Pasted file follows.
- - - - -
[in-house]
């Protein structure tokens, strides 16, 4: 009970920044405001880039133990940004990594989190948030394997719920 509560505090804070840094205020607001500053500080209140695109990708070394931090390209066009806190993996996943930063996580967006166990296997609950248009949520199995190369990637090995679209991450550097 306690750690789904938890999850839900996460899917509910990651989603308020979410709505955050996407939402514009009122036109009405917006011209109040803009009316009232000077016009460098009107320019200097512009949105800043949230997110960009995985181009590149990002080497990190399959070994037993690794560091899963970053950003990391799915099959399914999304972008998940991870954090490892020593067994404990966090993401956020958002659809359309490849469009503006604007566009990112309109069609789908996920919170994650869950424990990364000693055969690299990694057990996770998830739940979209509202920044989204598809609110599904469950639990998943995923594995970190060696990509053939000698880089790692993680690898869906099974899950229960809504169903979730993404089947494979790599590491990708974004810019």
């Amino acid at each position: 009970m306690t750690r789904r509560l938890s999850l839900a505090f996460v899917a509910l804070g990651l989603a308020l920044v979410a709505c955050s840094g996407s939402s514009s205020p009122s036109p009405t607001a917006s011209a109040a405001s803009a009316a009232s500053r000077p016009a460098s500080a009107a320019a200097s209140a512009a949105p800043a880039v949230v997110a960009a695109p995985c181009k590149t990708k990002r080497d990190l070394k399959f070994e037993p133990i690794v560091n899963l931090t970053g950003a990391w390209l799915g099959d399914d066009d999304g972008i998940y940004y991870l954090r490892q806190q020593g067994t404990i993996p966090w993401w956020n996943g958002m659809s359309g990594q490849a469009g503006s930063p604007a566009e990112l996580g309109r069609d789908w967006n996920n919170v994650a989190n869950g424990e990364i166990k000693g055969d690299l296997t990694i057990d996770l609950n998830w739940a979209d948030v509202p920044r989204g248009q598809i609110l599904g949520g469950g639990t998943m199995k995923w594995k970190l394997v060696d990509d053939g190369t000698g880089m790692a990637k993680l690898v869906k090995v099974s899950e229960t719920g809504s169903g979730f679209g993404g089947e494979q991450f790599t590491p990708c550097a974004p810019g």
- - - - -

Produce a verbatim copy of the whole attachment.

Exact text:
[in-house]
């Protein structure tokens, strides 16, 4: 009970920044405001880039133990940004990594989190948030394997719920 509560505090804070840094205020607001500053500080209140695109990708070394931090390209066009806190993996996943930063996580967006166990296997609950248009949520199995190369990637090995679209991450550097 306690750690789904938890999850839900996460899917509910990651989603308020979410709505955050996407939402514009009122036109009405917006011209109040803009009316009232000077016009460098009107320019200097512009949105800043949230997110960009995985181009590149990002080497990190399959070994037993690794560091899963970053950003990391799915099959399914999304972008998940991870954090490892020593067994404990966090993401956020958002659809359309490849469009503006604007566009990112309109069609789908996920919170994650869950424990990364000693055969690299990694057990996770998830739940979209509202920044989204598809609110599904469950639990998943995923594995970190060696990509053939000698880089790692993680690898869906099974899950229960809504169903979730993404089947494979790599590491990708974004810019």
């Amino acid at each position: 009970m306690t750690r789904r509560l938890s999850l839900a505090f996460v899917a509910l804070g990651l989603a308020l920044v979410a709505c955050s840094g996407s939402s514009s205020p009122s036109p009405t607001a917006s011209a109040a405001s803009a009316a009232s500053r000077p016009a460098s500080a009107a320019a200097s209140a512009a949105p800043a880039v949230v997110a960009a695109p995985c181009k590149t990708k990002r080497d990190l070394k399959f070994e037993p133990i690794v560091n899963l931090t970053g950003a990391w390209l799915g099959d399914d066009d999304g972008i998940y940004y991870l954090r490892q806190q020593g067994t404990i993996p966090w993401w956020n996943g958002m659809s359309g990594q490849a469009g503006s930063p604007a566009e990112l996580g309109r069609d789908w967006n996920n919170v994650a989190n869950g424990e990364i166990k000693g055969d690299l296997t990694i057990d996770l609950n998830w739940a979209d948030v509202p920044r989204g248009q598809i609110l599904g949520g469950g639990t998943m199995k995923w594995k970190l394997v060696d990509d053939g190369t000698g880089m790692a990637k993680l690898v869906k090995v099974s899950e229960t719920g809504s169903g979730f679209g993404g089947e494979q991450f790599t590491p990708c550097a974004p810019g």